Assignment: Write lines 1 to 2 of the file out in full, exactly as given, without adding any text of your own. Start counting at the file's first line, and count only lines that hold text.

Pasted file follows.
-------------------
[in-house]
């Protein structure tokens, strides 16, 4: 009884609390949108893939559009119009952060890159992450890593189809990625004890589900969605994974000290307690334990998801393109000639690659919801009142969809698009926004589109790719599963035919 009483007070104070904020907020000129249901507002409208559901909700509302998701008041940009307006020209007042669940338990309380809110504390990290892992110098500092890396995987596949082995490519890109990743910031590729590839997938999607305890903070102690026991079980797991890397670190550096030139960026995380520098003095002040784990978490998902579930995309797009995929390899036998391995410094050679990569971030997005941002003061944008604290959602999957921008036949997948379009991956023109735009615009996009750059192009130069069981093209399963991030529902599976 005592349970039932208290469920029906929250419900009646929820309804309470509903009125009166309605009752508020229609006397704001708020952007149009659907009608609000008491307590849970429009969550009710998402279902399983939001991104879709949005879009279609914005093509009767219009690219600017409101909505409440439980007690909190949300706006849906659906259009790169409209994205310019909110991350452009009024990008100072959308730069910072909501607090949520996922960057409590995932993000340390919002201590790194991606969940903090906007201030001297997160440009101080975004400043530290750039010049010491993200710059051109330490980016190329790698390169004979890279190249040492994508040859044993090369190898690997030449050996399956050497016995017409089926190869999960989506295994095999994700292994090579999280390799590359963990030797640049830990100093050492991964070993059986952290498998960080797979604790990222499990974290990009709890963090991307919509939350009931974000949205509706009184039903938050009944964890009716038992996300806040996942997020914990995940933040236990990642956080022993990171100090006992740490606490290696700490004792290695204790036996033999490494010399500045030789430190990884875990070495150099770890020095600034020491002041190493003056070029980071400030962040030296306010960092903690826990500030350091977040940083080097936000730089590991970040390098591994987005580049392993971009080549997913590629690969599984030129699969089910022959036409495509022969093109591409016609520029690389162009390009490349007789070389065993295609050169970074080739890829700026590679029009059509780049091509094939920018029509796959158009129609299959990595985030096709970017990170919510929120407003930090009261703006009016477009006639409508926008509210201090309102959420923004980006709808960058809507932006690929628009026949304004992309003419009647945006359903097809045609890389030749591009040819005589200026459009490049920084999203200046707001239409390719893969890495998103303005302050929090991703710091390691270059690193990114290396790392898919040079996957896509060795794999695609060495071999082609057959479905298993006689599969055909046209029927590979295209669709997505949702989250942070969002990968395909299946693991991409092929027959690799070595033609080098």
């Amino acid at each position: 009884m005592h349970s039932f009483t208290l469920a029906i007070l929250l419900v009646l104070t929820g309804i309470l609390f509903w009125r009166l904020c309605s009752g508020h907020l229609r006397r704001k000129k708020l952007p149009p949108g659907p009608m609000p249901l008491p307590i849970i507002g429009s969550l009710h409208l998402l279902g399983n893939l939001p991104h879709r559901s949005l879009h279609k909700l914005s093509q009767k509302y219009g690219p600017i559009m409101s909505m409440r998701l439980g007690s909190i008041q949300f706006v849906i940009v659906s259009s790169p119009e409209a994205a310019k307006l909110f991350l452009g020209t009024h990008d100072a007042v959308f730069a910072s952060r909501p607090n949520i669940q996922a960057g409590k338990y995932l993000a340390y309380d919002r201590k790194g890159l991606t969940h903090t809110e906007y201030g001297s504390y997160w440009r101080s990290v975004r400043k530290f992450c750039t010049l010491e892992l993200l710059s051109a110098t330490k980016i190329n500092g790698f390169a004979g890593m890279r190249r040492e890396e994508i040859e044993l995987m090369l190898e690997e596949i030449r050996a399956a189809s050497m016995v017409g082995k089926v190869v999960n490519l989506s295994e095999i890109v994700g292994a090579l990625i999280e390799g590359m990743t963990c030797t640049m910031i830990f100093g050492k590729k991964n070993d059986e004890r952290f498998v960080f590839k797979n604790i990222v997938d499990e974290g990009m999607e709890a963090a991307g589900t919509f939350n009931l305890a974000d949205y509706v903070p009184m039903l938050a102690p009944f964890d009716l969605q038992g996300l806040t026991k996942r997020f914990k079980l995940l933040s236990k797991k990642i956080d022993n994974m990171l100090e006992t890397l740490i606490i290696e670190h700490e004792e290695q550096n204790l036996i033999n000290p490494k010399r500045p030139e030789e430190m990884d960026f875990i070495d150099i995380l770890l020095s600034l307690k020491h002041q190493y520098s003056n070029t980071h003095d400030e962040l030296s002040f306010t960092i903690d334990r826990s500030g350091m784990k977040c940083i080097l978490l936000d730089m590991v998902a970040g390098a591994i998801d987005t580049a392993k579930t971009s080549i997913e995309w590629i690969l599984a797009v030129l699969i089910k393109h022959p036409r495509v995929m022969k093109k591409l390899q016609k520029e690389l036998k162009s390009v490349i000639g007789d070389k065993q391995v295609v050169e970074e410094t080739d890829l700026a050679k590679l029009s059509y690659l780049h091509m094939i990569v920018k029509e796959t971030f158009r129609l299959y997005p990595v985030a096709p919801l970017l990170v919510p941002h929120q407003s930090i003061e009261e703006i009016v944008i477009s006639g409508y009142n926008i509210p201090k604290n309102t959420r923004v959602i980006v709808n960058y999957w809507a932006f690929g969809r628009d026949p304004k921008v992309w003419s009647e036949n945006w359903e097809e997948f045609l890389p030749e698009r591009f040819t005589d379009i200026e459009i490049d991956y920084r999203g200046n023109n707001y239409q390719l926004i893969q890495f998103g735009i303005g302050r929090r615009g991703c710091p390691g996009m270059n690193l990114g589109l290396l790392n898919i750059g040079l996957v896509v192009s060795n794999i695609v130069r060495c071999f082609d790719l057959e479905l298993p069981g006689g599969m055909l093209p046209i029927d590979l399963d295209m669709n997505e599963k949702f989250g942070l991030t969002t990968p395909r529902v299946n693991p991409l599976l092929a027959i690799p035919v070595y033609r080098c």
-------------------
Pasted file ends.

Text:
[in-house]
């Protein structure tokens, strides 16, 4: 009884609390949108893939559009119009952060890159992450890593189809990625004890589900969605994974000290307690334990998801393109000639690659919801009142969809698009926004589109790719599963035919 009483007070104070904020907020000129249901507002409208559901909700509302998701008041940009307006020209007042669940338990309380809110504390990290892992110098500092890396995987596949082995490519890109990743910031590729590839997938999607305890903070102690026991079980797991890397670190550096030139960026995380520098003095002040784990978490998902579930995309797009995929390899036998391995410094050679990569971030997005941002003061944008604290959602999957921008036949997948379009991956023109735009615009996009750059192009130069069981093209399963991030529902599976 005592349970039932208290469920029906929250419900009646929820309804309470509903009125009166309605009752508020229609006397704001708020952007149009659907009608609000008491307590849970429009969550009710998402279902399983939001991104879709949005879009279609914005093509009767219009690219600017409101909505409440439980007690909190949300706006849906659906259009790169409209994205310019909110991350452009009024990008100072959308730069910072909501607090949520996922960057409590995932993000340390919002201590790194991606969940903090906007201030001297997160440009101080975004400043530290750039010049010491993200710059051109330490980016190329790698390169004979890279190249040492994508040859044993090369190898690997030449050996399956050497016995017409089926190869999960989506295994095999994700292994090579999280390799590359963990030797640049830990100093050492991964070993059986952290498998960080797979604790990222499990974290990009709890963090991307919509939350009931974000949205509706009184039903938050009944964890009716038992996300806040996942997020914990995940933040236990990642956080022993990171100090006992740490606490290696700490004792290695204790036996033999490494010399500045030789430190990884875990070495150099770890020095600034020491002041190493003056070029980071400030962040030296306010960092903690826990500030350091977040940083080097936000730089590991970040390098591994987005580049392993971009080549997913590629690969599984030129699969089910022959036409495509022969093109591409016609520029690389162009390009490349007789070389065993295609050169970074080739890829700026590679029009059509780049091509094939920018029509796959158009129609299959990595985030096709970017990170919510929120407003930090009261703006009016477009006639409508926008509210201090309102959420923004980006709808960058809507932006690929628009026949304004992309003419009647945006359903097809045609890389030749591009040819005589200026459009490049920084999203200046707001239409390719893969890495998103303005302050929090991703710091390691270059690193990114290396790392898919040079996957896509060795794999695609060495071999082609057959479905298993006689599969055909046209029927590979295209669709997505949702989250942070969002990968395909299946693991991409092929027959690799070595033609080098």